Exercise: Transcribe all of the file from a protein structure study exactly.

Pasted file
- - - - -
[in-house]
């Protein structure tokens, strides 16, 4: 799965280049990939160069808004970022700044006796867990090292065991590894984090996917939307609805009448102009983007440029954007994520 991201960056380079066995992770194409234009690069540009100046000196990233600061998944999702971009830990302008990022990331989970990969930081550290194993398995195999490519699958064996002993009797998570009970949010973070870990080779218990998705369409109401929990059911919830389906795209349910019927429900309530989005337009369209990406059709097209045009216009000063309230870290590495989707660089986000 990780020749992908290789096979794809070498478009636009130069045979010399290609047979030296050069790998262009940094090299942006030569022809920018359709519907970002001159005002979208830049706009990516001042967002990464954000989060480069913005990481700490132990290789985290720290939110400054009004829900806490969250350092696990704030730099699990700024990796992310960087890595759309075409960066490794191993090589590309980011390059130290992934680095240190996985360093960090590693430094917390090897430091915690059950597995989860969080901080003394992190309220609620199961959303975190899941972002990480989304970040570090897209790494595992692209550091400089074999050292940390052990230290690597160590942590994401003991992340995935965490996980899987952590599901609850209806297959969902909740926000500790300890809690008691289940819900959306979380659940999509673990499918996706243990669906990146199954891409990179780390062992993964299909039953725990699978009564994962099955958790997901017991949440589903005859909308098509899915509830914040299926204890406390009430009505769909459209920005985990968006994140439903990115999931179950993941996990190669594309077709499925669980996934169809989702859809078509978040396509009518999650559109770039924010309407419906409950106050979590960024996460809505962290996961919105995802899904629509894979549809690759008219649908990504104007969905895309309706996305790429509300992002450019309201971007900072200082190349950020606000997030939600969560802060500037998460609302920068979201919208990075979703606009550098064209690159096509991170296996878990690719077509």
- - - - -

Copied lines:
[in-house]
């Protein structure tokens, strides 16, 4: 799965280049990939160069808004970022700044006796867990090292065991590894984090996917939307609805009448102009983007440029954007994520 991201960056380079066995992770194409234009690069540009100046000196990233600061998944999702971009830990302008990022990331989970990969930081550290194993398995195999490519699958064996002993009797998570009970949010973070870990080779218990998705369409109401929990059911919830389906795209349910019927429900309530989005337009369209990406059709097209045009216009000063309230870290590495989707660089986000 990780020749992908290789096979794809070498478009636009130069045979010399290609047979030296050069790998262009940094090299942006030569022809920018359709519907970002001159005002979208830049706009990516001042967002990464954000989060480069913005990481700490132990290789985290720290939110400054009004829900806490969250350092696990704030730099699990700024990796992310960087890595759309075409960066490794191993090589590309980011390059130290992934680095240190996985360093960090590693430094917390090897430091915690059950597995989860969080901080003394992190309220609620199961959303975190899941972002990480989304970040570090897209790494595992692209550091400089074999050292940390052990230290690597160590942590994401003991992340995935965490996980899987952590599901609850209806297959969902909740926000500790300890809690008691289940819900959306979380659940999509673990499918996706243990669906990146199954891409990179780390062992993964299909039953725990699978009564994962099955958790997901017991949440589903005859909308098509899915509830914040299926204890406390009430009505769909459209920005985990968006994140439903990115999931179950993941996990190669594309077709499925669980996934169809989702859809078509978040396509009518999650559109770039924010309407419906409950106050979590960024996460809505962290996961919105995802899904629509894979549809690759008219649908990504104007969905895309309706996305790429509300992002450019309201971007900072200082190349950020606000997030939600969560802060500037998460609302920068979201919208990075979703606009550098064209690159096509991170296996878990690719077509």